The following is my attempt to explain simply the JCI rules as related to me by the staff in the head office in Tokyo. These rules are quite complex, so if you have any specific questions about your vessel or area please contact me and I’ll try to explain in detail. I’ve tailored this explanation to the type and size of sailing vessel usually operated by those sailing pleasure craft in Japan.
In Japan you need to have not only a vessel operator’s license (2 kyu 5 nm limit or 1 kyu unlimited range), you also need to have your vessel registered and pass regular inspections. Vessels can be registered according to the following 6 classes:
Class 1: Smooth water. Think lakes and protected ocean bays
Class 2: Coasting area. 5 nm range from coast.
Class 3: Limited coasting area. 12 nm range RADIUS from home port. Example for Tokyo area: http://www.jci.go.jp/areamap/pdf/049901099.pdf. Example for Mie area: http://www.jci.go.jp/areamap/pdf/049903099.pdf. Note that you need to register your home port, and apply for a transfer of area if moving to another area.
Class 4: Limited major coasting area. 20 nm from the coast of Japan, and some outlying islands. The red line around Japan on this map: http://www.jci.go.jp/areamap/pdf_etc/enkai_a2.pdf. You could circumnaviate Japan with this registration, including Okinawa, excluding the very southernmost island group.
Class 5: Major coasting area. The area
bounded on the east by the meridian of 175゜E, on the south by the parallel of lat. 11゜
S, on the west by the meridian of 94゜E, and the north by the parallel of lat.63゜N. The area indicated on this map: http://www.jci.go.jp/areamap/pdf_etc/kinkai_enyou.pdf. Basically Sakhlalin to the northern tip of Australia.
Class 6: Ocean going. The world unlimited.
For full details on the Ship Safety Law refer to this PDF: http://www.jci.go.jp/english/pdf/en_regulations.pdf (heavy reading, and largely non-applicable to sail craft).
*Note: when purchasing a vessel in one area and moving it to a new home port, you need to apply for a transfer permit to traverse to the new area. This permit is good for 30 days.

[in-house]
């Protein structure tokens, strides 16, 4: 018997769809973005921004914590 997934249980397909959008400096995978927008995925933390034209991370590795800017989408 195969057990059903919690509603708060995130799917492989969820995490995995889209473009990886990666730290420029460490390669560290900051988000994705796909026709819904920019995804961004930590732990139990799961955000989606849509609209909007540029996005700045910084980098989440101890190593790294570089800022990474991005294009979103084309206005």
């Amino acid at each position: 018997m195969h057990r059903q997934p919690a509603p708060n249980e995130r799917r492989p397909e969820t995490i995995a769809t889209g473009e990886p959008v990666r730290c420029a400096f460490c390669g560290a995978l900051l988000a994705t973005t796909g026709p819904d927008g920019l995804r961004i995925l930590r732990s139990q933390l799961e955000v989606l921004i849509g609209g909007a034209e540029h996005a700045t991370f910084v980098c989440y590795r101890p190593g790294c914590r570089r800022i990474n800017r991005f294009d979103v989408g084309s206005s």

Each class also has required safety equipment. The requirements build on each other, so you keep the previous class requirements and add more equipment as you go up. Note that all equipment must be “Sakura mark” stamped and approved by the JCI. This usually means that it’s made in Japan and is quite expensive.
Class 1, 2, and 3
Lifejackets (per passenger/crew member), radar reflector, fabric bailing bucket/fire bucket, life ring, anchor and chain/rode:
Your vessel must also be equipped with a fire extinguisher, working navigation lights, a horn (handheld air horn is fine) or whistle, compass, and charts/GPS navigation system.
Class 4 is where the real fun begins, you could circumnavigate pretty much all of Japan (and Korea) with this one, so the requirements are stricter. On top of the Class 1-3 requirements, you also need the following. Note that it is possible to “split” your registration so that you can be approved for say 8 people for Class 1-3, and reduce that to 4 people for the Class 4 up.
Liferaft. Must be rated to float all crew members aboard. However, it does not have to be enclosed. It can be one of these chunks of foam, which as I pointed out to the JCI staff only gives you something to hang onto while the sharks eat your legs:
You can also use one of these compact capsule rafts to save space:
Class 4 also requires 2 fire extinguishers, a high-powered handheld spotlight, EPIRB, radar transponder (SART), and wireless radio (international VHF 25 watts, SSB). AIS strangely not required. Note that radio licenses are required in Japan.
*Exception: Vessels under 12 m do not require EPIRB, radar transponder, and wireless radio.
Also a self-igniting light:
Class 5 & 6
Adds the need for a proper, enclosed liferaft and radio. If over 12m EPIRB and radar transponder.